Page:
Shellfish Toxicity Testing

Non-Animal Test Methods for Marine Biotoxins in Shellfish

Regulatory Considerations

Mouse Bioassay

Why Is the Mouse Bioassay Still Used?

Despite its scientific, technical, and ethical limitations, the mouse bioassay (MBA) or biological method is commonly used to test for marine biotoxins in shellfish. Authorities such as the World Health Organization, European Food Safety Authority (EFSA), and US Food and Drug Administration have noted its lack of sensitivity, specificity, and precision, highlighting the need to make the transition to better test methods.1,2

In the interests of public health and ethics, the MBA should be replaced with the more specific, sensitive, and robust alternative test methods outlined here. Some fisheries have already successfully implemented these methods, and there is a need to define the path for leveraging advances in toxicology in locations where they have not yet been adopted. With proper coordination and planning, industry, regulators, and other stakeholders can identify and analyse impediments to the use of new methodologies and develop strategies to overcome them.


Non-animal methods tend to be more specific and sensitive and less time-consuming and expensive per sample analysed. For a list of alternative test methods for diarrhoeal shellfish poisoning (DSP), amnesic shellfish poisoning (ASP), neurotoxic shellfish poisoning (NSP), and paralytic shellfish poisoning (PSP), see Stewart and McLeod and Daneshian et al.3,4 Some of the most commonly used alternatives are described below.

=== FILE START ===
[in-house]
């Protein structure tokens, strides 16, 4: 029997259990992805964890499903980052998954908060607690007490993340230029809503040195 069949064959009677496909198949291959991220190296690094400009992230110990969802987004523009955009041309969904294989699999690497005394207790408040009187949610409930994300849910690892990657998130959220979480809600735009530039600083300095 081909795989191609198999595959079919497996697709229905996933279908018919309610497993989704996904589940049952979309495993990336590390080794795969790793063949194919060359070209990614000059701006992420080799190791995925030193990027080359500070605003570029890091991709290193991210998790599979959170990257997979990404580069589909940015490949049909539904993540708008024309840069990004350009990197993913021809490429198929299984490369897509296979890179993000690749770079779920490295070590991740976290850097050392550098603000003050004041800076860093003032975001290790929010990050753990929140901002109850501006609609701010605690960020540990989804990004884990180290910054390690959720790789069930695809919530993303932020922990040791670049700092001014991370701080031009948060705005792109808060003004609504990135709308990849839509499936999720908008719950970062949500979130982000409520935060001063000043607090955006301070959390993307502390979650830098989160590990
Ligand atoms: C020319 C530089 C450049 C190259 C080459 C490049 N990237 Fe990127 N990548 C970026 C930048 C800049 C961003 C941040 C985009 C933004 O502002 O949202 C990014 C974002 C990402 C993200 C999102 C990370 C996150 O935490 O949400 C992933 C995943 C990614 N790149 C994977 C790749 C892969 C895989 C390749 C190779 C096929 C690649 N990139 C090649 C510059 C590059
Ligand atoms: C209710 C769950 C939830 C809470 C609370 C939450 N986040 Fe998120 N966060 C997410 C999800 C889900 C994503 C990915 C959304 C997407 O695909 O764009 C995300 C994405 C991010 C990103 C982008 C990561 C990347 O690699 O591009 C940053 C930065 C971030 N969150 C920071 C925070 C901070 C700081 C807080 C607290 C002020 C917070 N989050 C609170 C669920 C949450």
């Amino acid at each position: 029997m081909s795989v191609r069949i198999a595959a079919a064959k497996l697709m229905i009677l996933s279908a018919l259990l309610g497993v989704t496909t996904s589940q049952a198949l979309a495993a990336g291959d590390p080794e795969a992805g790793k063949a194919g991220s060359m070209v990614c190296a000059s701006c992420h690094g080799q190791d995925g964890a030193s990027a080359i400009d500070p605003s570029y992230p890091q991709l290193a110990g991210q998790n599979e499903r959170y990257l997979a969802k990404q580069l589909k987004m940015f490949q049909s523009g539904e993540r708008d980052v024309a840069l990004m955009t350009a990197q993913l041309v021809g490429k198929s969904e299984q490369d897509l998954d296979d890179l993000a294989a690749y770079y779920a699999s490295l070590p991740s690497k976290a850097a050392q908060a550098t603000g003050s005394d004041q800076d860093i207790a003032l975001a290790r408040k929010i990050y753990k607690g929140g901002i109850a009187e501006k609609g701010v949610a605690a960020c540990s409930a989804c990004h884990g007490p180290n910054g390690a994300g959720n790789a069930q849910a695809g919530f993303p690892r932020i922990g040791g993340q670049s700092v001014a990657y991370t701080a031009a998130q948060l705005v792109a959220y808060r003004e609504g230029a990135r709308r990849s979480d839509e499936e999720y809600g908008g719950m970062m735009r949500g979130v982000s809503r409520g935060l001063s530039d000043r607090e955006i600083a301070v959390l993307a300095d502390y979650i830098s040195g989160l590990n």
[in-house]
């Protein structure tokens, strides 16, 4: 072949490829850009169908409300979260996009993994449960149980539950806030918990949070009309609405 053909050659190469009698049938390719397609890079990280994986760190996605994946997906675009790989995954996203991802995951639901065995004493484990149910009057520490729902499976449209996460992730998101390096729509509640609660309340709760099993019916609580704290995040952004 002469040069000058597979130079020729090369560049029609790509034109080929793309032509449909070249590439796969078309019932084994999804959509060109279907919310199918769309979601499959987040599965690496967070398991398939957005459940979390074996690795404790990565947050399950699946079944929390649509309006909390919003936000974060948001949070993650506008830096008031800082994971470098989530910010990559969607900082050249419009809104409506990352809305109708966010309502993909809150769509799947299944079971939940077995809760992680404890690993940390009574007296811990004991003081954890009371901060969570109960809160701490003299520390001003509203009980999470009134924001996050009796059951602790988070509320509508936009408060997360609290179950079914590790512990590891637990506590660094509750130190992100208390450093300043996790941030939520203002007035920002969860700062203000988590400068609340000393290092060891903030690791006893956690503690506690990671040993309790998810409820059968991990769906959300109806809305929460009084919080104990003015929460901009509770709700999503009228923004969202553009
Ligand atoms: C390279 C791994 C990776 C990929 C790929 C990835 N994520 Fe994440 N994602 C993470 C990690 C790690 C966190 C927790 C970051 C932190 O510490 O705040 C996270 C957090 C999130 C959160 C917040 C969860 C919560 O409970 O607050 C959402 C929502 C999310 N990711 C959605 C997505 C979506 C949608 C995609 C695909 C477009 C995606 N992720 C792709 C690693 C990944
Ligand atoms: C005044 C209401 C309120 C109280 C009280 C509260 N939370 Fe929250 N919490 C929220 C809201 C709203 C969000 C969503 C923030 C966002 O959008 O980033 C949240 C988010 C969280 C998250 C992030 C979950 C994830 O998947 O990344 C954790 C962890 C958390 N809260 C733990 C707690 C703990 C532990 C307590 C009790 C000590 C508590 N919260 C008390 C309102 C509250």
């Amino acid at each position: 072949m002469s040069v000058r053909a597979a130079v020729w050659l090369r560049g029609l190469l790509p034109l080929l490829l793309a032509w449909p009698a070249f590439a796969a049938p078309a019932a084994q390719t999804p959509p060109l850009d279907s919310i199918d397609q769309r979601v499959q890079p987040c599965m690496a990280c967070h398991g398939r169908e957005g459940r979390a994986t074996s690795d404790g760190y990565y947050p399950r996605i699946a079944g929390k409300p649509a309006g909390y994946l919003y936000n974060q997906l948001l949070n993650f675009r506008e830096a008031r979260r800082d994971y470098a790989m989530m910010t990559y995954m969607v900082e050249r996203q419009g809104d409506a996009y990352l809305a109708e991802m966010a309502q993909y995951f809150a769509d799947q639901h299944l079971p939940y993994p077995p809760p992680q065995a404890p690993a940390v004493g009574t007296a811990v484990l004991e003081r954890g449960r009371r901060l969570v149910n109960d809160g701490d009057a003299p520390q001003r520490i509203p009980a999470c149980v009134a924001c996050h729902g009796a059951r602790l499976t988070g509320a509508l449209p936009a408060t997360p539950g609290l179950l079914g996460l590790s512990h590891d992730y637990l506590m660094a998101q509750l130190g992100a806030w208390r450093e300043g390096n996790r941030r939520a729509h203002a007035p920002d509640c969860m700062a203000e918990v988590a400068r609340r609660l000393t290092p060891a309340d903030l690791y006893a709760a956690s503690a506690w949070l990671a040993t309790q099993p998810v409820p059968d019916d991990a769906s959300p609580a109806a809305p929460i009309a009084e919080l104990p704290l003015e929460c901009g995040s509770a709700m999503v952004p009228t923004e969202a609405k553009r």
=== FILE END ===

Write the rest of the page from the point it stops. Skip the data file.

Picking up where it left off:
PSP Detection

  • Prechromatographic Oxidation and Liquid Chromatography With Fluorescence Detection (AOAC 2005.06, Lawrence Method, LC-FLD, HPLC-FLD)Click here for details
    • The method is approved for use in Commission Regulation (EC) No 2074/2005 (as amended by Commission Regulation (EC) No 1664/2006) for mussels, cockles, razor clams, hard clams, minor clam species, scallops, native oysters, and Pacific oysters.
    • Per Commission Regulation (EU) 2017/1980, the method was adopted as the EU’s reference method on 1 January 2019.
    • This method has successfully replaced the MBA in regulatory testing in the UK and other countries since 2006. Because of its higher detection capacity, it has provided an earlier warning of shellfish toxicity.5
    • Comparisons of results from the MBA and HPLC-FLD methods have shown good correlation, except for oysters. It was found that high concentrations of zinc and potentially other metals in oysters were affecting the MBA and not the HPLC-FLD, causing the MBA to underestimate toxicity values significantly.6,7
    • This method provides a full toxin profile and can be conducted in a higher-throughput semi-quantitative screening procedure, followed by a full quantitative analysis as needed.5,8
    • To conduct modern chemical tests such as HPLC, sophisticated analytical equipment and analytical chemistry skills are necessary.9

  • High-Performance Liquid Chromatography With Post-Column Oxidation (AOAC 2011.02, HPLC PCOX)Click here for details
    • The method is approved for use in the US National Shellfish Sanitation Program (NSSP) “Guide for the Control of Molluscan Shellfish: 2019 Revision” for clams, mussels, oysters, and scallops.
    • HPLC PCOX is more sensitive and reliable than the MBA for detecting PSP.10 Data from a Canadian Food Inspection Agency laboratory show that the switch to the PCOX resulted in an increase in food safety and in confidence in monitoring programmes, thanks to earlier warning of toxic episodes and the potential to improve future PSP monitoring programmes through analysis of chemistry-based data. Thirteen per cent (1,170) of 9,000 molluscan shellfish samples analysed had PSP toxin levels <40 μg saxitoxin (STX) equiv/100 g, which would not have been detected with MBA analysis.11